…but no one should die of ignorance.” Elizabeth Taylor
I’m writing this fairly late because as per my Wednesday routine I went swimming, except my boyfriend is working away so not only did I complete 1500m in the pool, I also had to walk two miles there and back again! I’m now pretty wired, probably from eating too late and a coffee I shouldn’t have drunk at 6pm.
I was prompted to start this post by reading this article earlier this evening; I was shocked not at the rise in HIV in Russia but the route of transmission, the fact that it was via dirty needles through drug use. As we approach World AIDS Day the media write more articles about HIV and global news about the virus reaches us in larger volumes. It’s easy for me to forget sometimes how lucky I am in the UK. We like to complain and moan about the NHS but I would be a lot worse off if it wasn’t here. I am lucky to live in country that provides my HIV medication at no expense to myself, I am lucky to be able to routinely see a consultant within a mile of where I live and I’m lucky there is a varied and diverse network of charities and organisations championing our cause and that they are able to speak about HIV openly and freely.
I worry about countries like Russia where a crackdown on ‘gay propaganda’ is taking place. I’m concerned it means educating gay men about HIV might become more difficult. Whilst for the moment it appears that men who have sex with men are only accountable for 1% of new cases this could easily increase: especially if laws such as the one in St. Petersburg spread across the country. In the same way that Section 28 probably scared teachers during my school years from talking about gay and lesbian relationships Russia could witness thousands of young gay men and women growing up with inadequate sex and relationship education.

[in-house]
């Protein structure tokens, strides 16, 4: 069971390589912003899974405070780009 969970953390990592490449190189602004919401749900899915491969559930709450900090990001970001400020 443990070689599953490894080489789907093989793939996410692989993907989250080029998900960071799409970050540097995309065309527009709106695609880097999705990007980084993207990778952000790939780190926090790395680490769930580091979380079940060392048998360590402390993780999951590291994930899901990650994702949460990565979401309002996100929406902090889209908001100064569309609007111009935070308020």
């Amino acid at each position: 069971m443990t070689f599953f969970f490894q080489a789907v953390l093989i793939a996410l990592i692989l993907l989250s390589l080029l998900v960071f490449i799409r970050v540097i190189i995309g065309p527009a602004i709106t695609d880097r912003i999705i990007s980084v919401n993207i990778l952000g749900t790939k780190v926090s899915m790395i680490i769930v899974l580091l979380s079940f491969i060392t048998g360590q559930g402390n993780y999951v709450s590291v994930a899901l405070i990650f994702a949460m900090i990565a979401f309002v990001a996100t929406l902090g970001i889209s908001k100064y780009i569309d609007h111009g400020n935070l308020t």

In the same way that I was ignorant to numbers of people in the world becoming infected by dirty needles there are other generalisations and assumptions that I have made that I have now found to be inaccurate regarding HIV. I had always presumed that due to the large percentage of people living with HIV in South Africa that they wouldn’t have to suffer the same ‘Western’ problems associated with HIV such as the stigma and ignorance of the illness. After recently meeting two women from South Africa through an on-going project I am working on I have found that this is not the case. There is still stigma within their communities, those living with HIV are still frowned upon and they suffer the same anxieties as I have, whether to disclose to family and friends, battling with GPs and Doctors when feeling under the weather and worrying about what life with the virus might be like.
I hope that on World AIDS Day we not only help to educate people about HIV, raise awareness about HIV testing and reduce stigma and fear. I hope that those living with the virus in the UK remember how lucky we are to live in a society with free health care, access to medication and access to support networks and that we can have our voice heard without fear of government oppression or reprisal.